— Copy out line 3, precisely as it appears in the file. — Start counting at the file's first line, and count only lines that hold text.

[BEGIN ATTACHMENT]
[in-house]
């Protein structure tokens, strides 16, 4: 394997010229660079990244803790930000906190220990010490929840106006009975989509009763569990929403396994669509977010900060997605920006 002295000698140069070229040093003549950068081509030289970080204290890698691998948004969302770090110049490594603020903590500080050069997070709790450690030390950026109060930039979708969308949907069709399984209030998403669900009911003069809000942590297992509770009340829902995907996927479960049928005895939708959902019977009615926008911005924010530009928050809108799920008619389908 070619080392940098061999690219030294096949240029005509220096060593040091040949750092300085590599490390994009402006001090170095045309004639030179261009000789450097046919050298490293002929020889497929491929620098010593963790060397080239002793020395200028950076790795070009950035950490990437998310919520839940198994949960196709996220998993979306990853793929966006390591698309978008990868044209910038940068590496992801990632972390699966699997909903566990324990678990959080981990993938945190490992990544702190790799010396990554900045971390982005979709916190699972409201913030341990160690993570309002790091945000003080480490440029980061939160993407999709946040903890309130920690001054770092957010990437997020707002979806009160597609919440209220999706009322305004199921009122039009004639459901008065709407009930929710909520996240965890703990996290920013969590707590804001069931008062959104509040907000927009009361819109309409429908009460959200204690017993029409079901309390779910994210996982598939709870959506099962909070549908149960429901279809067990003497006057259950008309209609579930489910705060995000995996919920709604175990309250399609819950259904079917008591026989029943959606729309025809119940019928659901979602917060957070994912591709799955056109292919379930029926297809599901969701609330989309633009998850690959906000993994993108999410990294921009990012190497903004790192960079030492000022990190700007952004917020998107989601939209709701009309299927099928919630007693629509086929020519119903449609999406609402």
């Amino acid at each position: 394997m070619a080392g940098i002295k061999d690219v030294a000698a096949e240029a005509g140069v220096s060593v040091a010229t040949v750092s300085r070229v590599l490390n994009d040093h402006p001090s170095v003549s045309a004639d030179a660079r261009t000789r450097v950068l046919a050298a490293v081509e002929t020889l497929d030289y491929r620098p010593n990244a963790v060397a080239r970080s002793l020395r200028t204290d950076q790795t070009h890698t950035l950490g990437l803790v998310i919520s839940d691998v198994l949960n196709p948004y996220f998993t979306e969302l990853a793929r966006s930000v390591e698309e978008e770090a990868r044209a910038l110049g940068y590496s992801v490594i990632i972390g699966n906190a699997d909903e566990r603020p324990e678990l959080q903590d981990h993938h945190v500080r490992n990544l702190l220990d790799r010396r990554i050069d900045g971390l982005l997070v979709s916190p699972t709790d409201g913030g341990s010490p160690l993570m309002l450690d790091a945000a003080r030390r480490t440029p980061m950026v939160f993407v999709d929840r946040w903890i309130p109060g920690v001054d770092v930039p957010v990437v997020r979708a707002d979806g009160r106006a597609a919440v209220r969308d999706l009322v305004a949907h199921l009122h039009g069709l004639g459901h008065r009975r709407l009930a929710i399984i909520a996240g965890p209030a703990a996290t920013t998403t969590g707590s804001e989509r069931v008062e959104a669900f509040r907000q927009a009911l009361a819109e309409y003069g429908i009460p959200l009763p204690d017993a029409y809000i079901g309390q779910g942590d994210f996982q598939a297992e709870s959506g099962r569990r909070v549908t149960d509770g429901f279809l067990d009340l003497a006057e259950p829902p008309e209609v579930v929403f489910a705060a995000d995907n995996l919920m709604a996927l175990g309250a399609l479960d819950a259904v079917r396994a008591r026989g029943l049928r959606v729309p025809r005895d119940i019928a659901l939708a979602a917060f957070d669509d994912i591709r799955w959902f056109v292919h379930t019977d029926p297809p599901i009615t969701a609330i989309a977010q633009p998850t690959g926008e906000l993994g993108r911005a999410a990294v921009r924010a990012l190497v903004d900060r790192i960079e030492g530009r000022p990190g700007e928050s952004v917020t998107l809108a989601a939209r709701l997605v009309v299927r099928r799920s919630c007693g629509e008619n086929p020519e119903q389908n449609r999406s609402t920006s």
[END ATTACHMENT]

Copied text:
């Amino acid at each position: 394997m070619a080392g940098i002295k061999d690219v030294a000698a096949e240029a005509g140069v220096s060593v040091a010229t040949v750092s300085r070229v590599l490390n994009d040093h402006p001090s170095v003549s045309a004639d030179a660079r261009t000789r450097v950068l046919a050298a490293v081509e002929t020889l497929d030289y491929r620098p010593n990244a963790v060397a080239r970080s002793l020395r200028t204290d950076q790795t070009h890698t950035l950490g990437l803790v998310i919520s839940d691998v198994l949960n196709p948004y996220f998993t979306e969302l990853a793929r966006s930000v390591e698309e978008e770090a990868r044209a910038l110049g940068y590496s992801v490594i990632i972390g699966n906190a699997d909903e566990r603020p324990e678990l959080q903590d981990h993938h945190v500080r490992n990544l702190l220990d790799r010396r990554i050069d900045g971390l982005l997070v979709s916190p699972t709790d409201g913030g341990s010490p160690l993570m309002l450690d790091a945000a003080r030390r480490t440029p980061m950026v939160f993407v999709d929840r946040w903890i309130p109060g920690v001054d770092v930039p957010v990437v997020r979708a707002d979806g009160r106006a597609a919440v209220r969308d999706l009322v305004a949907h199921l009122h039009g069709l004639g459901h008065r009975r709407l009930a929710i399984i909520a996240g965890p209030a703990a996290t920013t998403t969590g707590s804001e989509r069931v008062e959104a669900f509040r907000q927009a009911l009361a819109e309409y003069g429908i009460p959200l009763p204690d017993a029409y809000i079901g309390q779910g942590d994210f996982q598939a297992e709870s959506g099962r569990r909070v549908t149960d509770g429901f279809l067990d009340l003497a006057e259950p829902p008309e209609v579930v929403f489910a705060a995000d995907n995996l919920m709604a996927l175990g309250a399609l479960d819950a259904v079917r396994a008591r026989g029943l049928r959606v729309p025809r005895d119940i019928a659901l939708a979602a917060f957070d669509d994912i591709r799955w959902f056109v292919h379930t019977d029926p297809p599901i009615t969701a609330i989309a977010q633009p998850t690959g926008e906000l993994g993108r911005a999410a990294v921009r924010a990012l190497v903004d900060r790192i960079e030492g530009r000022p990190g700007e928050s952004v917020t998107l809108a989601a939209r709701l997605v009309v299927r099928r799920s919630c007693g629509e008619n086929p020519e119903q389908n449609r999406s609402t920006s």